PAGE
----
sizeof(szBuf),              
            0);                         
        if (iRet == INVALID_SOCKET)
        {
            printf("recv()\n");
            closesocket(listenSocket);
            closesocket(remoteSocket);
            return;
        }
        printf("\nData received from client: %s", szBuf);
        strcpy(szBuf, "This came from the Server");
        iRet = send(remoteSocket,               
            szBuf,                      
            strlen(szBuf),              
            0);                         
        closesocket(remoteSocket);
        closesocket(listenSocket);
        return;
    }
    Code:
    // Usage: Client.exe  www.maxurl.com  27015
    //
    #include <stdio.h>
    #include <winsock.h>
    
    void Client(char *szServer, int iPort);
    
    int main(int argc, char **argv)
    {
        WORD wVersionRequested = MAKEWORD(1,1);
        WSADATA wsaData;
        int iPort;
        if (argc != 3)
        {
            printf("Usage: %s UrlName PortNumber\n", argv[0]);
            return - 1;
        }
        iPort = atoi(argv[2]);
        WSAStartup(wVersionRequested, &wsaData);
        Client(argv[1], iPort);
        WSACleanup();
        return 0;
    }
    
    void Client(char *szServer, int iPort)
    {
        LPHOSTENT lpHostEntry;
        int iRet;
        char szBuf[256] = {0};
    
        printf("\nStream Client connecting to server: %s on port: %d",
            szServer, iPort);
    
        lpHostEntry = gethostbyname(szServer);
        if (lpHostEntry == NULL)
        {
            printf("gethostbyname()error\n");
            return;
        }
        SOCKET  ClientSocket;
    
        ClientSocket = socket(AF_INET,      
            SOCK_STREAM,     
            IPPROTO_TCP);    
        if (ClientSocket == INVALID_SOCKET)
        {
            printf("socket() error\n");
            return;
        }
        SOCKADDR_IN saServer;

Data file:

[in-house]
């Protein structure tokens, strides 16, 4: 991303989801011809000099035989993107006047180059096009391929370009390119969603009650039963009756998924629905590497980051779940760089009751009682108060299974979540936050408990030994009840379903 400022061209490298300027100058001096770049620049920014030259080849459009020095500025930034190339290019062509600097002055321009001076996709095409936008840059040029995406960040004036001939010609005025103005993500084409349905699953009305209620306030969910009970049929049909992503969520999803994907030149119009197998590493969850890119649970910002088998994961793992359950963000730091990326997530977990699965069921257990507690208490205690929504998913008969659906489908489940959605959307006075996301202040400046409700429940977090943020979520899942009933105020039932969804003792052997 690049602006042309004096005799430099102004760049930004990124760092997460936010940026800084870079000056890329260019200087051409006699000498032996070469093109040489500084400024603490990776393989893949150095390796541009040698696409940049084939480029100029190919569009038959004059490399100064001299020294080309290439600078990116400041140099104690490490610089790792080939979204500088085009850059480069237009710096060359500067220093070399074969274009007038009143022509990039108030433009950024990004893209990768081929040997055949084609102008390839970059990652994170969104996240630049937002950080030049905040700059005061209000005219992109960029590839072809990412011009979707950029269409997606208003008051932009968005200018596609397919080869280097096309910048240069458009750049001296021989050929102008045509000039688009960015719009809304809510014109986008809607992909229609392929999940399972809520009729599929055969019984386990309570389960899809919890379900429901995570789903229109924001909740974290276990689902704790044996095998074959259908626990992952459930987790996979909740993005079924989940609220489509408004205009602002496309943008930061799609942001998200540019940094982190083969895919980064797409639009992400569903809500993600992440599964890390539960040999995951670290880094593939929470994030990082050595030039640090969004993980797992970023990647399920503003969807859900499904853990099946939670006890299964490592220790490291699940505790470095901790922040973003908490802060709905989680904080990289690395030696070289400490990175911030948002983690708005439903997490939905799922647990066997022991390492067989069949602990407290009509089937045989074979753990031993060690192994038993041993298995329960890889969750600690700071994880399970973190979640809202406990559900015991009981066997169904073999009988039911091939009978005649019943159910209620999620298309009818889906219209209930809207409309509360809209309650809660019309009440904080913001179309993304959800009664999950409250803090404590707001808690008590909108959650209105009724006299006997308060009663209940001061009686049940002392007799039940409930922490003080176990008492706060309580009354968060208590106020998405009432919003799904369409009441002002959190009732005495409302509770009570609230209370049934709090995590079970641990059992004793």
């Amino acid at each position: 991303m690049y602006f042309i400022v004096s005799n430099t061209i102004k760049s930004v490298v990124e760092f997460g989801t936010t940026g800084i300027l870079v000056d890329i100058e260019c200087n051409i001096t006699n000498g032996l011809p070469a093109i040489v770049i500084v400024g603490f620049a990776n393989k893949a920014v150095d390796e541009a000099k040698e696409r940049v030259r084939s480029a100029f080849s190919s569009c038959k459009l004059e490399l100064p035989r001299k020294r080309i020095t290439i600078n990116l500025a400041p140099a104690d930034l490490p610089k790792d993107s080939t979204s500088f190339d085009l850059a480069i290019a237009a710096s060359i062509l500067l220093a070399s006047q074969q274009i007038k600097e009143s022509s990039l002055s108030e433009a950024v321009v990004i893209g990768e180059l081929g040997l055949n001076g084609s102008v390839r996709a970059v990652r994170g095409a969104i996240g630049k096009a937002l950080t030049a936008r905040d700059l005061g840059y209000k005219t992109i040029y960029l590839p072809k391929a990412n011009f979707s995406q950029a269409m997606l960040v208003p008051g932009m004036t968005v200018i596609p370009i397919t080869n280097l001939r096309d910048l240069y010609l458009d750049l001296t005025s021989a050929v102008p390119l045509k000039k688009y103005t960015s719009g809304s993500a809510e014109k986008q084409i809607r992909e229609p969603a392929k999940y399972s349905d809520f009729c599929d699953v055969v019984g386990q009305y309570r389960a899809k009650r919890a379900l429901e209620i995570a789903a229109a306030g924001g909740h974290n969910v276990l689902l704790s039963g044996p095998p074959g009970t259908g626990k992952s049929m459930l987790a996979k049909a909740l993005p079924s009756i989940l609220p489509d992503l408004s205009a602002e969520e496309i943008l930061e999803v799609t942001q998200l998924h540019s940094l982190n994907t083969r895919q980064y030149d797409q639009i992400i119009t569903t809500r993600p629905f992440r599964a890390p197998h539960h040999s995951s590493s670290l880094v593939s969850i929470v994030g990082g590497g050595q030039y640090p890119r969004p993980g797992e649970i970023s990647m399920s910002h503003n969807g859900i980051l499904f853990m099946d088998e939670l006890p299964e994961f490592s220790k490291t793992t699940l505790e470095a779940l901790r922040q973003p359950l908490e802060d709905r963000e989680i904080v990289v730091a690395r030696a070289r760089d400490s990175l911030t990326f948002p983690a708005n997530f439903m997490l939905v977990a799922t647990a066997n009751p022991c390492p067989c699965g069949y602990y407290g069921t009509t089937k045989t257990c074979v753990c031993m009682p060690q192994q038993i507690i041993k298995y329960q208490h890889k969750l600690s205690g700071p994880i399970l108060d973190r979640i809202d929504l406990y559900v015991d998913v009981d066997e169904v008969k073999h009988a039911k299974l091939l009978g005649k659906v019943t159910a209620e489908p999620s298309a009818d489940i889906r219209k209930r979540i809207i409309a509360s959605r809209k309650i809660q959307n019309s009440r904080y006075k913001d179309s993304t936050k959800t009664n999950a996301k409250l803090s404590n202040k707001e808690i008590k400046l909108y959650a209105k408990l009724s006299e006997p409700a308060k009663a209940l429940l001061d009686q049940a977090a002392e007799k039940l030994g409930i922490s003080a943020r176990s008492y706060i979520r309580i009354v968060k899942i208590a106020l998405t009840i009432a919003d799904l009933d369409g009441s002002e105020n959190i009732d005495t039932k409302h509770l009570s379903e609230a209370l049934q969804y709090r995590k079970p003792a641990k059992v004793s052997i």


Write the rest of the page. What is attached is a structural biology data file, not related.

saServer.sin_family = AF_INET;
        saServer.sin_addr = *((LPIN_ADDR)*lpHostEntry->h_addr_list);
        saServer.sin_port = htons(iPort);   
        iRet = connect(ClientSocket,                
            (LPSOCKADDR)&saServer,   
            sizeof(struct sockaddr));
        if (iRet == SOCKET_ERROR)
        {
            printf("socket()\n");
            closesocket(ClientSocket);
            return;
        }
        strcpy(szBuf, "This came from the Client");
        iRet = send(ClientSocket,               
            szBuf,                  
            strlen(szBuf),          
            0);                 
        if (iRet == SOCKET_ERROR)
        {
            printf("send()error\n");
            closesocket(ClientSocket);
            return;
        }
        iRet = recv(ClientSocket,           
            szBuf,              
            sizeof(szBuf),      
            0);                 
        if (iRet == SOCKET_ERROR)
        {
            printf("recv() error\n");
            closesocket(ClientSocket);
            return;
        }
        printf("\nData received from Server: %s", szBuf);
        closesocket(ClientSocket);
        return;
    }

  5. #20
    int x = *((int *) NULL); Cactus_Hugger's Avatar
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    DynDNS provides a means of attaching a domain name to your IP, even if your IP changes. It does not equal port forwarding.

    Say he has a network, with two machines behind a router. Both are running servers, on the same port. If data from the Internet arrives at the router, bound for a server on that port, how is the router supposed to know who to send it to? That's what port forwarding does, and is configured on the router.
    For those two computers behind the router, to the outside world, they have the same IP address - that of the router.

    Changing your code to INADDR_ANY should help. All the examples I seen / used have run the port through htons(), and some run INADDR_ANY through htonl(). (Not sure if it's recommended to htonl(INADDR_ANY), but since it's defined as 0 on my system, it won't make a difference. This gives an example that does.)

    Finally, if your code still doesn't work, figure out if it's port forwarding or your code. Try forwarding some other server and connecting to it using your external IP briefly to see if you're setting up port forwarding correctly.
    long time; /* know C? */